This study aimed to analyze the correlations among weekly (w) acute workload (wAW), chronic workload (wCW), acute/chronic workload ratio (wACWR), training monotony (wTM), training strain (wTS), sleep quality (wSleep), delayed onset muscle soreness (wDOMS), fatigue (wFatigue), stress (wStress), and Hooper index (wHI) in pre-, early, mid-, and end-of-season. Twenty-one elite soccer players (age: 16.1 ± 0.2 years) were monitored weekly on training load and well-being for 36 weeks. Higher variability in wAW (39.2%), wFatigue (84.4%), wStress (174.3%), and wHI (76.3%) at the end-of-season were reported. At mid-season, higher variations in wSleep (59.8%), TM (57.6%), and TS (111.1%) were observed. Moderate to very large correlations wAW with wDOMS (r = 0.617, p = 0.007), wFatigue, wStress, and wHI were presented. Similarly, wCW reported a meaningful large association with wDOMS (r = 0.526, p < 0.001); moderate to very large associations with wFatigue (r = 0.649, p = 0.005), wStress, and wHI. Moreover, wTM presented a large correlation with wSleep (r = 0.515, p < 0.001); and a negatively small association with wStress (r = -0.426, p = 0.003). wTS showed a small to large correlation with wSleep (r = 0.400, p = 0.005) and wHI; also, a large correlation with wDOMS (r = 0.556, p = 0.028) and a moderate correlation with wFatigue (r = 0.343, p = 0.017). Wellness status may be considered a useful tool to provide determinant elite players' information to coaches and to identify important variations in training responses.

Association between training load and well-being measures in young soccer players during a season

Ardigò, Luca Paolo
2021-01-01

Abstract

This study aimed to analyze the correlations among weekly (w) acute workload (wAW), chronic workload (wCW), acute/chronic workload ratio (wACWR), training monotony (wTM), training strain (wTS), sleep quality (wSleep), delayed onset muscle soreness (wDOMS), fatigue (wFatigue), stress (wStress), and Hooper index (wHI) in pre-, early, mid-, and end-of-season. Twenty-one elite soccer players (age: 16.1 ± 0.2 years) were monitored weekly on training load and well-being for 36 weeks. Higher variability in wAW (39.2%), wFatigue (84.4%), wStress (174.3%), and wHI (76.3%) at the end-of-season were reported. At mid-season, higher variations in wSleep (59.8%), TM (57.6%), and TS (111.1%) were observed. Moderate to very large correlations wAW with wDOMS (r = 0.617, p = 0.007), wFatigue, wStress, and wHI were presented. Similarly, wCW reported a meaningful large association with wDOMS (r = 0.526, p < 0.001); moderate to very large associations with wFatigue (r = 0.649, p = 0.005), wStress, and wHI. Moreover, wTM presented a large correlation with wSleep (r = 0.515, p < 0.001); and a negatively small association with wStress (r = -0.426, p = 0.003). wTS showed a small to large correlation with wSleep (r = 0.400, p = 0.005) and wHI; also, a large correlation with wDOMS (r = 0.556, p = 0.028) and a moderate correlation with wFatigue (r = 0.343, p = 0.017). Wellness status may be considered a useful tool to provide determinant elite players' information to coaches and to identify important variations in training responses.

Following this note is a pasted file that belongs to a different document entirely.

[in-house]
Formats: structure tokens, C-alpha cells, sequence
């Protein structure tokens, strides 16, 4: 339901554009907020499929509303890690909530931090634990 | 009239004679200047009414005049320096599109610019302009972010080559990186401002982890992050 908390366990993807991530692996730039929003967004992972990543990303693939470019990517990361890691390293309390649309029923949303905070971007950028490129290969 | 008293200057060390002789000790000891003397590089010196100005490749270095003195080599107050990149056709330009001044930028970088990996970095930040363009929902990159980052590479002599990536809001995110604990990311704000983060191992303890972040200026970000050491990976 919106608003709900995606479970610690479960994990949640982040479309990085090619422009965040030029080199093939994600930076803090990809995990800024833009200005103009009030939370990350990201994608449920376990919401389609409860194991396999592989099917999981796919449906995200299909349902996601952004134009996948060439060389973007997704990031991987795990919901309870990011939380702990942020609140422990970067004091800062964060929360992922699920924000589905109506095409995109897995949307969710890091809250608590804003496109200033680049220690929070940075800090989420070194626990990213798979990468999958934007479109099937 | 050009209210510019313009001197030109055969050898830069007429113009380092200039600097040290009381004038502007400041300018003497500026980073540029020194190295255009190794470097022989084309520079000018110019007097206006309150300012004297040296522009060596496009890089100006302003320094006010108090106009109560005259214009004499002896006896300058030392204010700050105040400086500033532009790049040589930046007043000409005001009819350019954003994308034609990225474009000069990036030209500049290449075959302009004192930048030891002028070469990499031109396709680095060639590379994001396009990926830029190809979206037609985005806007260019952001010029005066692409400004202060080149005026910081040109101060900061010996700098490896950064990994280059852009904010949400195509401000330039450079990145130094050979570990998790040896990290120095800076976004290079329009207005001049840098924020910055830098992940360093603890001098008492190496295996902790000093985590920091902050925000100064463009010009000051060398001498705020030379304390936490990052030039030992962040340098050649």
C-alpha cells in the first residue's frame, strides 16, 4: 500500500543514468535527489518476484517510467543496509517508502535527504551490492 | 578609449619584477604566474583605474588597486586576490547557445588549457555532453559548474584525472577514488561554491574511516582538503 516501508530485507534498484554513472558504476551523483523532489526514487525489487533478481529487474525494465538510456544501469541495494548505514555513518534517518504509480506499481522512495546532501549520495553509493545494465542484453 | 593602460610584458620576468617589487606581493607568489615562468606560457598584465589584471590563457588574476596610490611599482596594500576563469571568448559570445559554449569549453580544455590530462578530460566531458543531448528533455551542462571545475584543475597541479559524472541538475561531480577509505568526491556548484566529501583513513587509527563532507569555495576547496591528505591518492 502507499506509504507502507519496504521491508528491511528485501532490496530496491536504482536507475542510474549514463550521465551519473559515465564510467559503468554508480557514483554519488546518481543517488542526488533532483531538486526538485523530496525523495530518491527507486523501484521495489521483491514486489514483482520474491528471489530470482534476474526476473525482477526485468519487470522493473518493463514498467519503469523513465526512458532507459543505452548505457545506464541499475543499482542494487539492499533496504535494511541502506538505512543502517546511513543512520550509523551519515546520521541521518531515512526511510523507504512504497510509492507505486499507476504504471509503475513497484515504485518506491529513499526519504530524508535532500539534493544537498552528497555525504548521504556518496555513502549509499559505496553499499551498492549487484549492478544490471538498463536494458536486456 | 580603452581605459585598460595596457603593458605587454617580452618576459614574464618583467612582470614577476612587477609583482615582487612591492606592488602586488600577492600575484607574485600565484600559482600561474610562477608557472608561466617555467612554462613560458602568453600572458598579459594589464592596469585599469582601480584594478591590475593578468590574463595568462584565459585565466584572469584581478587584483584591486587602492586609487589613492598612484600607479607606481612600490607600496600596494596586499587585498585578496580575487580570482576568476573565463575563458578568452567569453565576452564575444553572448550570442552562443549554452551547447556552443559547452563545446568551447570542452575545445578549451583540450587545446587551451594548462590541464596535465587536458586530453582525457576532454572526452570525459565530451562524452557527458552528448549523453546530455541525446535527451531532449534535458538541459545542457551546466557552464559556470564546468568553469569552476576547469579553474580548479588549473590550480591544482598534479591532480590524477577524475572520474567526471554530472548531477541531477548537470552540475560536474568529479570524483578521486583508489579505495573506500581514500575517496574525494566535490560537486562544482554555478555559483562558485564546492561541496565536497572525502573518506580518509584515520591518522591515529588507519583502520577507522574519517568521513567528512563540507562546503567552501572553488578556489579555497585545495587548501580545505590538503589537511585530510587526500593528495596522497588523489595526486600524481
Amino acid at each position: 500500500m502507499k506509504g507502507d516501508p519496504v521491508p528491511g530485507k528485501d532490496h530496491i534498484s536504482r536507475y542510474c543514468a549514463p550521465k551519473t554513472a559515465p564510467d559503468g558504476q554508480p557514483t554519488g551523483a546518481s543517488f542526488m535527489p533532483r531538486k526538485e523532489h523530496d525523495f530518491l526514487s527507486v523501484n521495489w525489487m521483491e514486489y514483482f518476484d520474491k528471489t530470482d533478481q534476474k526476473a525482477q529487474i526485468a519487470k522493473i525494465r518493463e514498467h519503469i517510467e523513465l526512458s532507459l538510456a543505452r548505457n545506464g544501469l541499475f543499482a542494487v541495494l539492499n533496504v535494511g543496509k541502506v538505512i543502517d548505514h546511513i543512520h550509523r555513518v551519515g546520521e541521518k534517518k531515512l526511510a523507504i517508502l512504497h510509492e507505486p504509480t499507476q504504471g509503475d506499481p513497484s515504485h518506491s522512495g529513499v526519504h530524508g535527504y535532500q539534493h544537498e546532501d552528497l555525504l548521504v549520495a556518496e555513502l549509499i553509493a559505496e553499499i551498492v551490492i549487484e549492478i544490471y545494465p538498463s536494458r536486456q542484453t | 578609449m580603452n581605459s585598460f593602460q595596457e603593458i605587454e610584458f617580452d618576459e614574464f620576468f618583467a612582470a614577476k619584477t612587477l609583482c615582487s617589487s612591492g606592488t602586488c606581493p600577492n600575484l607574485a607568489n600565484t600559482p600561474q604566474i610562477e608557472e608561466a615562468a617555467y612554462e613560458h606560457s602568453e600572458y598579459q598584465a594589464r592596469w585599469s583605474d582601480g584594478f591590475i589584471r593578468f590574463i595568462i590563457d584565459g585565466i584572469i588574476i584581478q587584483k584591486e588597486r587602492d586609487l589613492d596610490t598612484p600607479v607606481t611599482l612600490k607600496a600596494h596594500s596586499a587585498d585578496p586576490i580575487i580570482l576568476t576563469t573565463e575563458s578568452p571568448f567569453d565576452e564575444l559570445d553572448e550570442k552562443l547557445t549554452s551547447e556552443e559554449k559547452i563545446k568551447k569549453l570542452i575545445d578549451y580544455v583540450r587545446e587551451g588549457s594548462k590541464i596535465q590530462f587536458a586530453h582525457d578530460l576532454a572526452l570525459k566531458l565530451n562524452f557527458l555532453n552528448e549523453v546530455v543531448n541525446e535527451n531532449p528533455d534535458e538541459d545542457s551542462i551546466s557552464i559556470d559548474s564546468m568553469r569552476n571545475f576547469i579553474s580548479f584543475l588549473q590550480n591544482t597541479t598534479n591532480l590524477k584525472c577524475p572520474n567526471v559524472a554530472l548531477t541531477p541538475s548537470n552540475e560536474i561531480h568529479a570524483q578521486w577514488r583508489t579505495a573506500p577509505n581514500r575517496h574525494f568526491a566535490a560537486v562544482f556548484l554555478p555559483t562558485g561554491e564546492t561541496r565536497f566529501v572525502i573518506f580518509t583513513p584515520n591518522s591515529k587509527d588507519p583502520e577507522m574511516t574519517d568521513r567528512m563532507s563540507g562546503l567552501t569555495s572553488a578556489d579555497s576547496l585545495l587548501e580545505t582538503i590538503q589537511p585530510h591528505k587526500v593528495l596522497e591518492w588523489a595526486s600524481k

athlete monitoring
fatigue
football
performance
psychological
soreness
sports training
team sports
young
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Utilizza questo identificativo per citare o creare un link a questo documento: https://hdl.handle.net/11562/1042879
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